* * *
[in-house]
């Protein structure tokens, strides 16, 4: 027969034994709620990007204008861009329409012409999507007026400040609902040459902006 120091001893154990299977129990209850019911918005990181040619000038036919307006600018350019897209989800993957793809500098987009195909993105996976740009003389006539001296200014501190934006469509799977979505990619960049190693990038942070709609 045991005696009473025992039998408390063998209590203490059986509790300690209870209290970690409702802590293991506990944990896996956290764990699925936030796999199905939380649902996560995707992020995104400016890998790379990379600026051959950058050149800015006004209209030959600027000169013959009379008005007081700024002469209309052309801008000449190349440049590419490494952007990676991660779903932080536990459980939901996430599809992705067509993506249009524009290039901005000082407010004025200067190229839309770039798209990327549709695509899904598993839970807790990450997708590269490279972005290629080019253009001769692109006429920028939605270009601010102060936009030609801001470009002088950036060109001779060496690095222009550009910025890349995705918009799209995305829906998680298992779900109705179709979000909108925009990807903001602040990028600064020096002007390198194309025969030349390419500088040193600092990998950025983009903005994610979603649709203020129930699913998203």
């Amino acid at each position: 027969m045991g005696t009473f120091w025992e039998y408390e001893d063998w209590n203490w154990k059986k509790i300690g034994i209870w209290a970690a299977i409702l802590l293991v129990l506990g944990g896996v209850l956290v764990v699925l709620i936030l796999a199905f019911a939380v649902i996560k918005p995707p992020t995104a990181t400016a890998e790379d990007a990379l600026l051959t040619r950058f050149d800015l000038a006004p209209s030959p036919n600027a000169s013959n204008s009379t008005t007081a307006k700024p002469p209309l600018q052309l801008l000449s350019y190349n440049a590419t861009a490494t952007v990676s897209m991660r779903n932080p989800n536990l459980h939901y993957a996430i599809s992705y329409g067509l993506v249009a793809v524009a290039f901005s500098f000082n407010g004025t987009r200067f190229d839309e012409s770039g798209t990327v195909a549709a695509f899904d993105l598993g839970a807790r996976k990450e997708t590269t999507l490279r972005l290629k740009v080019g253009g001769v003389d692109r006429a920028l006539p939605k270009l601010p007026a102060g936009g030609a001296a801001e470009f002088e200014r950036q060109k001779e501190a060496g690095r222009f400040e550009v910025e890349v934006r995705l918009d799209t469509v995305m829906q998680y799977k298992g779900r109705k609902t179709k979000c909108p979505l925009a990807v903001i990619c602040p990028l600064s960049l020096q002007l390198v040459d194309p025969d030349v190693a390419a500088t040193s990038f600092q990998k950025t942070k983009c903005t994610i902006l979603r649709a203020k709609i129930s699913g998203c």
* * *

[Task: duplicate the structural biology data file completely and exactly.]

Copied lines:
[in-house]
């Protein structure tokens, strides 16, 4: 027969034994709620990007204008861009329409012409999507007026400040609902040459902006 120091001893154990299977129990209850019911918005990181040619000038036919307006600018350019897209989800993957793809500098987009195909993105996976740009003389006539001296200014501190934006469509799977979505990619960049190693990038942070709609 045991005696009473025992039998408390063998209590203490059986509790300690209870209290970690409702802590293991506990944990896996956290764990699925936030796999199905939380649902996560995707992020995104400016890998790379990379600026051959950058050149800015006004209209030959600027000169013959009379008005007081700024002469209309052309801008000449190349440049590419490494952007990676991660779903932080536990459980939901996430599809992705067509993506249009524009290039901005000082407010004025200067190229839309770039798209990327549709695509899904598993839970807790990450997708590269490279972005290629080019253009001769692109006429920028939605270009601010102060936009030609801001470009002088950036060109001779060496690095222009550009910025890349995705918009799209995305829906998680298992779900109705179709979000909108925009990807903001602040990028600064020096002007390198194309025969030349390419500088040193600092990998950025983009903005994610979603649709203020129930699913998203």
């Amino acid at each position: 027969m045991g005696t009473f120091w025992e039998y408390e001893d063998w209590n203490w154990k059986k509790i300690g034994i209870w209290a970690a299977i409702l802590l293991v129990l506990g944990g896996v209850l956290v764990v699925l709620i936030l796999a199905f019911a939380v649902i996560k918005p995707p992020t995104a990181t400016a890998e790379d990007a990379l600026l051959t040619r950058f050149d800015l000038a006004p209209s030959p036919n600027a000169s013959n204008s009379t008005t007081a307006k700024p002469p209309l600018q052309l801008l000449s350019y190349n440049a590419t861009a490494t952007v990676s897209m991660r779903n932080p989800n536990l459980h939901y993957a996430i599809s992705y329409g067509l993506v249009a793809v524009a290039f901005s500098f000082n407010g004025t987009r200067f190229d839309e012409s770039g798209t990327v195909a549709a695509f899904d993105l598993g839970a807790r996976k990450e997708t590269t999507l490279r972005l290629k740009v080019g253009g001769v003389d692109r006429a920028l006539p939605k270009l601010p007026a102060g936009g030609a001296a801001e470009f002088e200014r950036q060109k001779e501190a060496g690095r222009f400040e550009v910025e890349v934006r995705l918009d799209t469509v995305m829906q998680y799977k298992g779900r109705k609902t179709k979000c909108p979505l925009a990807v903001i990619c602040p990028l600064s960049l020096q002007l390198v040459d194309p025969d030349v190693a390419a500088t040193s990038f600092q990998k950025t942070k983009c903005t994610i902006l979603r649709a203020k709609i129930s699913g998203c």